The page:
There is an old, old couple, childless and so poor they haven’t enough to eat. One day the old woman is washing clothes in the stream, when she sees an enormous peach floating and bobbing on the water. She has never seen such a big fruit. She thinks of supper. What a hearty meal this peach will make. She has no stick to draw it in. She sings it a song instead:
Distant water is bitter
Nearby water sweet.
Leave the distant water
and come into the sweet.
The peach drifts nearer and nearer as the old woman sings. It stops at her feet.
Her husband comes home, tired and hungry. They sit on either side of the peach. The old man raises a knife to carve the fruit, when suddenly it splits open and out tumbles a pretty baby boy. The baby is laughing and can speak.
“Don’t be afraid,” he says. “The gods know how much you wanted a child. They have sent me to comfort you in your old age.”
The couple is overcome with joy. They caress the little boy, they sing to him, they call him Momotaro, Son of the Peach.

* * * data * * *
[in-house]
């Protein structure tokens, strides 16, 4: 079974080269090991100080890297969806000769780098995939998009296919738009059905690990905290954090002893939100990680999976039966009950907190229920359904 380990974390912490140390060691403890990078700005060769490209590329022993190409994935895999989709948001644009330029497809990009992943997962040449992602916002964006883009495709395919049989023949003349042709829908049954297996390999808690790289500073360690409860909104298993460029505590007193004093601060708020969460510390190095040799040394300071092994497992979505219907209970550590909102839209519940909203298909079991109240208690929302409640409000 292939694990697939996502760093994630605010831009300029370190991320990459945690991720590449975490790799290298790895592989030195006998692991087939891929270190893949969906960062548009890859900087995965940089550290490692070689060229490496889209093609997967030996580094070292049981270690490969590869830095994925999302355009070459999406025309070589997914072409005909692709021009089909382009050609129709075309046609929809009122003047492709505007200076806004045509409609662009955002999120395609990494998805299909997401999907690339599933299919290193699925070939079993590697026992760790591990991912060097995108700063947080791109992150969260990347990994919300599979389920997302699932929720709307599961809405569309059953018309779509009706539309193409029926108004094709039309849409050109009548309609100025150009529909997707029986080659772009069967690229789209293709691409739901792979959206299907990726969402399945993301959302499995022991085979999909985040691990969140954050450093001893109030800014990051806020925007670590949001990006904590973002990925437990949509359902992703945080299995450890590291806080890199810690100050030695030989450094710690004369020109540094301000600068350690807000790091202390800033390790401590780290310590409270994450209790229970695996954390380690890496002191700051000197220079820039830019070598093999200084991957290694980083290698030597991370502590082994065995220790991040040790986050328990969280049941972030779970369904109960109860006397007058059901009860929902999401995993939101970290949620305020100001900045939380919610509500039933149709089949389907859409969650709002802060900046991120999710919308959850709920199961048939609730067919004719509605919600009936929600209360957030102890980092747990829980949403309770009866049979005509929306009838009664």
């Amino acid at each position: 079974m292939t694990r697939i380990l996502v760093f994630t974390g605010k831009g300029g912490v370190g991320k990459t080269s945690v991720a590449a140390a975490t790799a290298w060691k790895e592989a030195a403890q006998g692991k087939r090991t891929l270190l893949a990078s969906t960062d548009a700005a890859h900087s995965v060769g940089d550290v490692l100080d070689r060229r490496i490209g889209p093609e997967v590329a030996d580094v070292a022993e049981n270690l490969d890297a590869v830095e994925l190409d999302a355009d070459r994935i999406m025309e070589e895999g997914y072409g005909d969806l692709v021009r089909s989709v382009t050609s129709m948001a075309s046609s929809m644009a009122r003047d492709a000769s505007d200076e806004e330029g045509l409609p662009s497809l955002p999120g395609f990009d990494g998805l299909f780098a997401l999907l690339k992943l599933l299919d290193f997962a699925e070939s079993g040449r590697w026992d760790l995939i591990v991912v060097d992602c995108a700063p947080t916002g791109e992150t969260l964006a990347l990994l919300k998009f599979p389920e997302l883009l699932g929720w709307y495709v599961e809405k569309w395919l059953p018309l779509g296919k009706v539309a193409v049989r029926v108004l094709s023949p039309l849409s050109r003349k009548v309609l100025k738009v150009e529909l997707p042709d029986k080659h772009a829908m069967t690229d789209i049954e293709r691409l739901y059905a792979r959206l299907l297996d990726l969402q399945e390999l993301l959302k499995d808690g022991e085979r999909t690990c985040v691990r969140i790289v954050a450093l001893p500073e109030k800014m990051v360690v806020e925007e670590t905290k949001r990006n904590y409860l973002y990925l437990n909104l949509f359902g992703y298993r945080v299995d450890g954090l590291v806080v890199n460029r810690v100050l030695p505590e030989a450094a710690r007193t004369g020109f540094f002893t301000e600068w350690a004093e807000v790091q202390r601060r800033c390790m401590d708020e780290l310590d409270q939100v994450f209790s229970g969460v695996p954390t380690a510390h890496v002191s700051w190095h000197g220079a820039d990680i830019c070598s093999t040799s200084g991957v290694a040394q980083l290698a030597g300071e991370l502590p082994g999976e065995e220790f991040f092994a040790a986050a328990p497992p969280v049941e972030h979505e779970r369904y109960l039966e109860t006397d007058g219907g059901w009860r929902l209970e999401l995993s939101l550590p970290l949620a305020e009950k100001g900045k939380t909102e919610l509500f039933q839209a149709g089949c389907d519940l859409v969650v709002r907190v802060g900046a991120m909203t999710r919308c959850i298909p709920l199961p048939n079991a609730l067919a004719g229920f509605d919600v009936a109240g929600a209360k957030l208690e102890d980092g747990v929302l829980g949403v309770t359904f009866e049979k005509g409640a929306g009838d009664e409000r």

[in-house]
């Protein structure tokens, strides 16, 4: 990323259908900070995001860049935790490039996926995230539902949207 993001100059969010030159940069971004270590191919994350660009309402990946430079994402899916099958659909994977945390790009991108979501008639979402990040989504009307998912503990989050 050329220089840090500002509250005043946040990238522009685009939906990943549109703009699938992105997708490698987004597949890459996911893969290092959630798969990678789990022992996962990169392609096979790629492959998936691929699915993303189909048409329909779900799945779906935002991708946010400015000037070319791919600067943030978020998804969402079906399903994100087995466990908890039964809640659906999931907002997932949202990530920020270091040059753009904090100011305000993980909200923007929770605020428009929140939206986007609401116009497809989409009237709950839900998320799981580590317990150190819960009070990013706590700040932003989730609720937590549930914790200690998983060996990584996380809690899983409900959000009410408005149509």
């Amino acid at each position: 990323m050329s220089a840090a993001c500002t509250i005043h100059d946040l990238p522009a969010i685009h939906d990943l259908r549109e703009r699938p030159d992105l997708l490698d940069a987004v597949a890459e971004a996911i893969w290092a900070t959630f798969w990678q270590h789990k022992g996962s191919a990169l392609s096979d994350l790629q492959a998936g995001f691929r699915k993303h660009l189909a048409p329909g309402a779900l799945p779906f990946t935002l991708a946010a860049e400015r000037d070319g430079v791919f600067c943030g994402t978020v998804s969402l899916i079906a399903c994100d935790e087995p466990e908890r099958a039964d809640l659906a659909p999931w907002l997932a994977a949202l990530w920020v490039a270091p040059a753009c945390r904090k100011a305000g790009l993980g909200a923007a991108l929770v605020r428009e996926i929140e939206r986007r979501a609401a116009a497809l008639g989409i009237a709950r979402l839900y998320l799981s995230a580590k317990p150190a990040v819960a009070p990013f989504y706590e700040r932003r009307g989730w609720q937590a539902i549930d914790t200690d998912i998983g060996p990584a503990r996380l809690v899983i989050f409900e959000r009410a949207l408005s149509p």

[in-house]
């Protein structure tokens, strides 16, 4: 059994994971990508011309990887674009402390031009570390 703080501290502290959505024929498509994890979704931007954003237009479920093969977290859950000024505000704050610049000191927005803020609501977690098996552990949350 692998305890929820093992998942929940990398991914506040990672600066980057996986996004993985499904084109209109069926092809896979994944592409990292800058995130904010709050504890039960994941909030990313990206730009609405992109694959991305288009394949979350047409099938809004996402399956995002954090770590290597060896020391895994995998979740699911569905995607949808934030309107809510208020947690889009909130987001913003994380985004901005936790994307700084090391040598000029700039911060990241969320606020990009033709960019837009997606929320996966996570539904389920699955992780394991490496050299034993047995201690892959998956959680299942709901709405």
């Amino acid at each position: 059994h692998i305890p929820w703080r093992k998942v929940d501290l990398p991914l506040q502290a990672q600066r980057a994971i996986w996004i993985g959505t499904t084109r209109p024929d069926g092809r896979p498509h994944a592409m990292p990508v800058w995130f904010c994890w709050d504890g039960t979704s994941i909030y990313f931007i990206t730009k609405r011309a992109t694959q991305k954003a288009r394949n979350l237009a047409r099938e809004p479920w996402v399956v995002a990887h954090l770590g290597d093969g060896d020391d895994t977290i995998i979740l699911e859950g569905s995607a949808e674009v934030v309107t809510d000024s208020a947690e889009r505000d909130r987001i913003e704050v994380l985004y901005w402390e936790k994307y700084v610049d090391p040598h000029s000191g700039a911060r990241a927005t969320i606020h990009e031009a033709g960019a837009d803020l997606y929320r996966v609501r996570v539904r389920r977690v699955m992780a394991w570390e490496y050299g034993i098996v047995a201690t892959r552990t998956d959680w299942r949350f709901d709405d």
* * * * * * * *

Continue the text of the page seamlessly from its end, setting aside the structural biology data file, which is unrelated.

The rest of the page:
When he is fifteen, Momotaro tells his father he must take a long journey to an island where the oni live. His father knows Peach Boy is supernatural and gives him permission to go. All the devils in the world cannot harm one who is sent from Heaven in a peach.
The old woman gives Momotaro three rice cakes to sustain him on his journey. Along the way, he meets a monkey, a dog, and a pheasant, who agree to accompany him, each in return for a rice cake. Momotaro and his three trusty companions defeat the demons and free a group of imprisoned maidens. They go home triumphant to the old man and old woman and people of the village, to whom they return treasures pillaged by the oni.